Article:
So the next flavor choice was ani's favorite ice cream flavor: pistachio, which is a favorite Middle East nut. It took a long time for bob to distinguish pistachio from mint ice cream because they both were light green, and mint, though prized in salads and savory dishes by everybody on the dr bob cooking team now, has been on the dr bob dessert blacklist for life. Eventually bob caught on. After tasting a delicious version of pistachio at a new area gourmet gelato storefront Capogiro which even bob had to admit tasted better than his choices, we had to try it ourselves. A Google search leading to RecipeSource.com, and a separate check of Epicurious.com guided us in our modification to include a teaspoon each of almond and vanilla extract, with a touch of cardamom from on-line reader feedback to the Bon Appetit recipe. Another success story.


hazelnut gelato   limoncello gelato   pistachio gelato
3 egg yolks 3 egg yolks 3 egg yolks
3/4 c sugar   3/4 c sugar   3/4 c sugar
1 T Frangelico   1/4 c limoncello   1 t almond extract
        1 t vanilla extract
1/4 t cardamom
2 c [= 1 pt] half and half (nonfat?)   2 c [= 1 pt] half and half (nonfat?)   2 c [= 1 pt] half and half (nonfat?)
1 c heavy (or light) cream   1 c heavy (or light) cream   1 c heavy (or light) cream
juice and zest of 1/2 lemon        
3/4 c hazelnuts, toasted and
      3/4 c pistachios, finely crumbed
1/4 c pistachios, roughly chopped


  1. This is a two stage recipe: cooking the custard and cooling, then mixing in add-ins before inserting into the ice cream machine.
  2. For the hazelnut gelato, coarsely chop (Frances) or finely crumb (us) the hazelnuts (or divide and do both) and spread out on a cookie sheet and bake at 350° F watching closely until they just turn brown. They turn color quickly once they start and too easily burn shortly thereafter. Set aside.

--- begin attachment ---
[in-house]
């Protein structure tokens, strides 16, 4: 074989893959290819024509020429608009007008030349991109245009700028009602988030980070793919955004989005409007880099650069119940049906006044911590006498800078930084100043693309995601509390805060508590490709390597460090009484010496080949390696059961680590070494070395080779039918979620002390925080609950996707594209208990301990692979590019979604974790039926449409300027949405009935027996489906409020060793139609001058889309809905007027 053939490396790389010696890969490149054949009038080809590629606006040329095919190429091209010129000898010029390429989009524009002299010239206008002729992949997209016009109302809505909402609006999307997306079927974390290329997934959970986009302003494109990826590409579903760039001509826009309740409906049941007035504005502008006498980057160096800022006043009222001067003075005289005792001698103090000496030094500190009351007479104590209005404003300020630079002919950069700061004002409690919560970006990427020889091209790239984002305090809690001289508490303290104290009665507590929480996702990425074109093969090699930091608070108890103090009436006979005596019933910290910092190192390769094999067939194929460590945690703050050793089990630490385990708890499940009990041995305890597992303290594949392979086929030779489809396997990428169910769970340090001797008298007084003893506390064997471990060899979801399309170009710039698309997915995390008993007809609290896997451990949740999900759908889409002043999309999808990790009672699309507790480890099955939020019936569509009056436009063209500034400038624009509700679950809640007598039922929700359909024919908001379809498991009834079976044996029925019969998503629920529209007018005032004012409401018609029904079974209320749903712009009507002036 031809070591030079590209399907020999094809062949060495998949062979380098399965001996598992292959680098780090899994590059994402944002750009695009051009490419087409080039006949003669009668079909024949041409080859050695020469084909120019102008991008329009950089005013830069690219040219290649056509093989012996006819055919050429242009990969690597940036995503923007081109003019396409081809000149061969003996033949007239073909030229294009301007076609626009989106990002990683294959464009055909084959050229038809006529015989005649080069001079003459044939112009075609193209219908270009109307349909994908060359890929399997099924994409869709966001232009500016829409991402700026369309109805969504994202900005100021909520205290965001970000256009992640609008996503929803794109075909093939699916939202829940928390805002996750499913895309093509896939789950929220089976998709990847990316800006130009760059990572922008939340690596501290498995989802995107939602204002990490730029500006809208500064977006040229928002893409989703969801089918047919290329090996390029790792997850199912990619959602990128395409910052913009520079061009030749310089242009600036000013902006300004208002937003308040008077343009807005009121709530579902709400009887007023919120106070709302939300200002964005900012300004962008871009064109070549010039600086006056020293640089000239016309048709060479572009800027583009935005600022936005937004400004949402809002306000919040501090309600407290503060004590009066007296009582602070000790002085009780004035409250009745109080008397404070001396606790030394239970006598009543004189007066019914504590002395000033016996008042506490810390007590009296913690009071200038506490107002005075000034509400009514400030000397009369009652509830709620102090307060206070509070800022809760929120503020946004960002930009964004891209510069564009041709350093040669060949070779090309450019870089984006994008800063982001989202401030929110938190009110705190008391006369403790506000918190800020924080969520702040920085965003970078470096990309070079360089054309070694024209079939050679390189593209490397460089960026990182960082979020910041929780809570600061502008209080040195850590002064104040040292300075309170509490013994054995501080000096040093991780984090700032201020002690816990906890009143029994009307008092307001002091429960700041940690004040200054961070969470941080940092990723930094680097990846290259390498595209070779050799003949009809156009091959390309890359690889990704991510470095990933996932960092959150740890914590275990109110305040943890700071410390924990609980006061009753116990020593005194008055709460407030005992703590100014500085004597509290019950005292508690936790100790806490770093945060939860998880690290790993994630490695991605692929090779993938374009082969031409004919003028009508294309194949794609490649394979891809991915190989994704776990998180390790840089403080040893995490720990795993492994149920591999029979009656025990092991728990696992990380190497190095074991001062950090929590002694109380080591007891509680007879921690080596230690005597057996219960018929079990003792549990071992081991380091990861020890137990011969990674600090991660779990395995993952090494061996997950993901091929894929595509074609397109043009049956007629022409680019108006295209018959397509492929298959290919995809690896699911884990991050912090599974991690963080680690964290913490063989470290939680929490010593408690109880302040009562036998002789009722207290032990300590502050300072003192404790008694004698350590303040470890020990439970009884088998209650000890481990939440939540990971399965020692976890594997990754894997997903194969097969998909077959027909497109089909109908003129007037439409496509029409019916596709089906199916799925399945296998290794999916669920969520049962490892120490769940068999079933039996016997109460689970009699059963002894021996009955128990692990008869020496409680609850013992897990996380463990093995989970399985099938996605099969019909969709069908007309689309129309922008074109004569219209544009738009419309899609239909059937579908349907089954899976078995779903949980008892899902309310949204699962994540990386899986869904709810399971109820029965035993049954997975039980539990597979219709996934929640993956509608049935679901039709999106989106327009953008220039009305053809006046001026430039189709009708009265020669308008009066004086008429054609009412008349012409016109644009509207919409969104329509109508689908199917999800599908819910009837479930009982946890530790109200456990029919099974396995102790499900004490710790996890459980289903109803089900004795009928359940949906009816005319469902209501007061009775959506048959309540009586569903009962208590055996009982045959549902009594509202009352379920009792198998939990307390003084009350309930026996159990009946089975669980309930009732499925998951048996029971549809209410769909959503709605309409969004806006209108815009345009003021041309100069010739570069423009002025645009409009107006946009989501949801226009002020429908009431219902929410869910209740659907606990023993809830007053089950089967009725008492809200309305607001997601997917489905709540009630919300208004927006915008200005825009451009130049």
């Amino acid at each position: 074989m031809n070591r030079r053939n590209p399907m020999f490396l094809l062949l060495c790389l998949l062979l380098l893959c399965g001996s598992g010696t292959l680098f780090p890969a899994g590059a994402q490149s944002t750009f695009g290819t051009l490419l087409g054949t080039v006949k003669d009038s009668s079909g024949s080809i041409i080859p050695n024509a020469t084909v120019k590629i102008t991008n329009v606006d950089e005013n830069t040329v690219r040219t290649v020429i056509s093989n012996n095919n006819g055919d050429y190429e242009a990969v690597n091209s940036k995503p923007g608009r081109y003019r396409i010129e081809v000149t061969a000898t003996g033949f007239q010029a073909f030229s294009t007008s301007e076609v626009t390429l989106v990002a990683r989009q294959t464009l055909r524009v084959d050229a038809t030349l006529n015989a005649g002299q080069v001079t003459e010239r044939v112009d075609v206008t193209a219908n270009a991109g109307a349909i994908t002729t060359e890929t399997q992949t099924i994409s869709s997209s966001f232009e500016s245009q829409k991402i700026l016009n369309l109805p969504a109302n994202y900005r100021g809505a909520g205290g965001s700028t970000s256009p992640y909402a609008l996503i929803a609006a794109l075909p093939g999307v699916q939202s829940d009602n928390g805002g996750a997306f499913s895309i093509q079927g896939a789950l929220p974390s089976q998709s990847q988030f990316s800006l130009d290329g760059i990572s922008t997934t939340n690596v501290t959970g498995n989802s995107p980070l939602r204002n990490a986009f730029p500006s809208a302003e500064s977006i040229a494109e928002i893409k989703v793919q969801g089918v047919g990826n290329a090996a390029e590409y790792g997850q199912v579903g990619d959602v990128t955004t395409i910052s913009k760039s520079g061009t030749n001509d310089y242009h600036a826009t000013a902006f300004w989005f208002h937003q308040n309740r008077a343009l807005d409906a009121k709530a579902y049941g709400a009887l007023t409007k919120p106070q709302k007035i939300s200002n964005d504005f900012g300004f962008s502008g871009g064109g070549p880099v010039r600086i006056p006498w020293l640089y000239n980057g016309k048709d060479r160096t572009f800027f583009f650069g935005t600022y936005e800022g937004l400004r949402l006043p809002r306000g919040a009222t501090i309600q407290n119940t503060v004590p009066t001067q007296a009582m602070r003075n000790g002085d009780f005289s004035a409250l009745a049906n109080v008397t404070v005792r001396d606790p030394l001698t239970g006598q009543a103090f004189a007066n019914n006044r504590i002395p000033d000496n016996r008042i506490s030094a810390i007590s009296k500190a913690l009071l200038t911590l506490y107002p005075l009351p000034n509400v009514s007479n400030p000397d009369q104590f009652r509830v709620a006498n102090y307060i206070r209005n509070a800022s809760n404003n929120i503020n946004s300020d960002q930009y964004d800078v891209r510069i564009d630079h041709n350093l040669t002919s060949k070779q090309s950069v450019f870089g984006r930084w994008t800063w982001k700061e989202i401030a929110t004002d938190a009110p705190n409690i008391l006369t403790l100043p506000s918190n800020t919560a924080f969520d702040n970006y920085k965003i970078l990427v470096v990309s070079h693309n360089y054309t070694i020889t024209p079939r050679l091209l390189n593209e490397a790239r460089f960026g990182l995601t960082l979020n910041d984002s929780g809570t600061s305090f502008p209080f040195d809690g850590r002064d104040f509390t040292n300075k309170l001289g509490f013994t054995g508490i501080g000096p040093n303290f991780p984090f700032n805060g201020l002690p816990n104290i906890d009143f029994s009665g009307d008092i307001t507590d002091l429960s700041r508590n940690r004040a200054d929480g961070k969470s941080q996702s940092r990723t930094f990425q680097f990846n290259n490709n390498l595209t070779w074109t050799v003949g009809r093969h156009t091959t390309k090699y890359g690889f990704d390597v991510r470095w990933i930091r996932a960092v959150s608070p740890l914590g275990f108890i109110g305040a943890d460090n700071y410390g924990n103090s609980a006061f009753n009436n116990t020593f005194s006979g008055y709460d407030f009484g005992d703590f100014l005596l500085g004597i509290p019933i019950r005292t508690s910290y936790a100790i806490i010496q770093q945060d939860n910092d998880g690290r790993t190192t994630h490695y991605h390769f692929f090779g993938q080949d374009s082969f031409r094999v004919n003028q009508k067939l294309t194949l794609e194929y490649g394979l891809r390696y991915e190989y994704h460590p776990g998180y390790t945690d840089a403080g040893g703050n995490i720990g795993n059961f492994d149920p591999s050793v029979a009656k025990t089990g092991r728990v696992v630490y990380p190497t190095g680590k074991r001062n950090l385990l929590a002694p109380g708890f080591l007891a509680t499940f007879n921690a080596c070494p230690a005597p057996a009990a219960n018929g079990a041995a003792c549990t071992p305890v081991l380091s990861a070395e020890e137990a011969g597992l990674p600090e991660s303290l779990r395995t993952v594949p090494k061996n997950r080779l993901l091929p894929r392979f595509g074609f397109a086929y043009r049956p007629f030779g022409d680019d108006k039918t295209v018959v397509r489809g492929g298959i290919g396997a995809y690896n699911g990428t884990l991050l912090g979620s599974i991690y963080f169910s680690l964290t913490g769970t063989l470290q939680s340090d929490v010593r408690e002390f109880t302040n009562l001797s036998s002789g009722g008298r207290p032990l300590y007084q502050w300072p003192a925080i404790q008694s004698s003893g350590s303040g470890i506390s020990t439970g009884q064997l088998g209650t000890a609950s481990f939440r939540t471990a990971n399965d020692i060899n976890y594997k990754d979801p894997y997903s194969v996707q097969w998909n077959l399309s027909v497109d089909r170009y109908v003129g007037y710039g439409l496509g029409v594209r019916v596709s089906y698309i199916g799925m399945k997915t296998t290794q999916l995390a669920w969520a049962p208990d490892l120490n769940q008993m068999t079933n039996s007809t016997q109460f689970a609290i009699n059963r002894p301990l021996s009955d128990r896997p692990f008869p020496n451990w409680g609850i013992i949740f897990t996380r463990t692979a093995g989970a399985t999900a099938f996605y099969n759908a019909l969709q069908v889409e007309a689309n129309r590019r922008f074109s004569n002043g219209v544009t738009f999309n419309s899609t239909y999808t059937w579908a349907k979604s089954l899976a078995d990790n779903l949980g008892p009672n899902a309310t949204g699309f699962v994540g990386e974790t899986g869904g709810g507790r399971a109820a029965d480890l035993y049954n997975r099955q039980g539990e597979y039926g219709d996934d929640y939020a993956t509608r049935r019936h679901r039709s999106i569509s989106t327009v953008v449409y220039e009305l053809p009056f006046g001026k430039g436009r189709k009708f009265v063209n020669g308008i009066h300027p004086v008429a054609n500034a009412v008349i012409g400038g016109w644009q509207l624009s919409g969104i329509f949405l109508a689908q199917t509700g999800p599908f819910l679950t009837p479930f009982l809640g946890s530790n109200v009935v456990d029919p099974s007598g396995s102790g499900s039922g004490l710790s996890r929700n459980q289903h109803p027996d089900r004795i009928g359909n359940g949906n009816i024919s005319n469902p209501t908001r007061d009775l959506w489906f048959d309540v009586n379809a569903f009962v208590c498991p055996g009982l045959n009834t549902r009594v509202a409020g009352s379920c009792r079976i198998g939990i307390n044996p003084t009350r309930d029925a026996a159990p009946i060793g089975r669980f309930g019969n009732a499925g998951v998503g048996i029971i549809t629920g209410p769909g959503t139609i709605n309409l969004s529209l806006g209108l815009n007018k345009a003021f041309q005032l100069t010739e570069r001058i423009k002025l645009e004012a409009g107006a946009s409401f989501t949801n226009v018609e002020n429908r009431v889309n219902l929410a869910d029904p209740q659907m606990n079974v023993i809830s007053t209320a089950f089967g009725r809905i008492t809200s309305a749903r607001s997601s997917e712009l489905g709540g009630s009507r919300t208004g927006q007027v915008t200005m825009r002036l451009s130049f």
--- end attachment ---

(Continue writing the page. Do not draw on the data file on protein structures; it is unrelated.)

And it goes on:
3. For the pistachio gelato, finely crumb 3/4 c of the unsalted, shelled and peeled (buy them that way) nuts, and coarsely (but not too coarsely) chop the remaining 1/4 c. We put them in a zip-lock bag and used our chicken breast pounder to get the right size.
  4. Prepare the lemon zest and for the hazelnut gelato, the lemon juice. Skip this for the others. We want the limoncello to be silky smooth in any case.
  5. Wisk or beat together the egg yolks and sugar in the top of a double boiler as though making zabaglione. We found it easier to add the liqueur or extracts/cardamom at this stage to compensate for the extra sugar that stiffens up the mixture. (Frances recommends adding it later with the heavy cream.) The yolks should turn light yellow as in the zabaglione process. It might be a good idea to reserve half the sugar until the next step so the mixture does not lose its liquid state and become too thick. For the pistachio gelato, mix in the finely crumbed pistachios so that their essence cooks into the mixture.
  6. Heat up the half and half until it is warm but not scalding (2 minutes on high in the microwave!) and gradually add it to the egg mixture while continuously beating with electric beaters so the eggs are not shocked by the heat.